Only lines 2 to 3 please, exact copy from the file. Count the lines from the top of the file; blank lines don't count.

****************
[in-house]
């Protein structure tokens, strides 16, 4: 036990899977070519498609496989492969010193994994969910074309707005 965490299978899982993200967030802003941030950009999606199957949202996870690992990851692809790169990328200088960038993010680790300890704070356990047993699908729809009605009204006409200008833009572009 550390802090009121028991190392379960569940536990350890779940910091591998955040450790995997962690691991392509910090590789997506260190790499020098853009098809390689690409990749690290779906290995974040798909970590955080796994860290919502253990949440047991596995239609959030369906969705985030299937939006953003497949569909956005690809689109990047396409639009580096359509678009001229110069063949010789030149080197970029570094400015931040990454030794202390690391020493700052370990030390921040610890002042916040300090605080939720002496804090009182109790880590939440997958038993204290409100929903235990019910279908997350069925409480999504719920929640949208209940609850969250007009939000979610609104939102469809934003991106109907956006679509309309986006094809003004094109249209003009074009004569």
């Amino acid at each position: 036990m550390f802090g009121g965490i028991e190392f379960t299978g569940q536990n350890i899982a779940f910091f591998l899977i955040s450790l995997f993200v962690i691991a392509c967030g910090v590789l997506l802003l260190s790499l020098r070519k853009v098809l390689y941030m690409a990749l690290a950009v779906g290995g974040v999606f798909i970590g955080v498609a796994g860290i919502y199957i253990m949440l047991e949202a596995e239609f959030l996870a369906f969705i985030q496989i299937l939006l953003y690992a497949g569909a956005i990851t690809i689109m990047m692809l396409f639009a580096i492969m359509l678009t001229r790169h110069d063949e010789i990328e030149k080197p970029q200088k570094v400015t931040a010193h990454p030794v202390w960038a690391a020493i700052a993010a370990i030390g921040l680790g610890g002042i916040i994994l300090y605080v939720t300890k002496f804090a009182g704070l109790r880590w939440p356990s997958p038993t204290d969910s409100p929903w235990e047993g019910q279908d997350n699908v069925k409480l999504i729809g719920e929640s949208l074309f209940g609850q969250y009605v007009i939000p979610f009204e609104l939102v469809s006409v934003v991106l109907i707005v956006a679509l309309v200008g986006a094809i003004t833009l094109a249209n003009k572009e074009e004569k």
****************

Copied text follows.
């Protein structure tokens, strides 16, 4: 036990899977070519498609496989492969010193994994969910074309707005 965490299978899982993200967030802003941030950009999606199957949202996870690992990851692809790169990328200088960038993010680790300890704070356990047993699908729809009605009204006409200008833009572009 550390802090009121028991190392379960569940536990350890779940910091591998955040450790995997962690691991392509910090590789997506260190790499020098853009098809390689690409990749690290779906290995974040798909970590955080796994860290919502253990949440047991596995239609959030369906969705985030299937939006953003497949569909956005690809689109990047396409639009580096359509678009001229110069063949010789030149080197970029570094400015931040990454030794202390690391020493700052370990030390921040610890002042916040300090605080939720002496804090009182109790880590939440997958038993204290409100929903235990019910279908997350069925409480999504719920929640949208209940609850969250007009939000979610609104939102469809934003991106109907956006679509309309986006094809003004094109249209003009074009004569």
């Amino acid at each position: 036990m550390f802090g009121g965490i028991e190392f379960t299978g569940q536990n350890i899982a779940f910091f591998l899977i955040s450790l995997f993200v962690i691991a392509c967030g910090v590789l997506l802003l260190s790499l020098r070519k853009v098809l390689y941030m690409a990749l690290a950009v779906g290995g974040v999606f798909i970590g955080v498609a796994g860290i919502y199957i253990m949440l047991e949202a596995e239609f959030l996870a369906f969705i985030q496989i299937l939006l953003y690992a497949g569909a956005i990851t690809i689109m990047m692809l396409f639009a580096i492969m359509l678009t001229r790169h110069d063949e010789i990328e030149k080197p970029q200088k570094v400015t931040a010193h990454p030794v202390w960038a690391a020493i700052a993010a370990i030390g921040l680790g610890g002042i916040i994994l300090y605080v939720t300890k002496f804090a009182g704070l109790r880590w939440p356990s997958p038993t204290d969910s409100p929903w235990e047993g019910q279908d997350n699908v069925k409480l999504i729809g719920e929640s949208l074309f209940g609850q969250y009605v007009i939000p979610f009204e609104l939102v469809s006409v934003v991106l109907i707005v956006a679509l309309v200008g986006a094809i003004t833009l094109a249209n003009k572009e074009e004569k």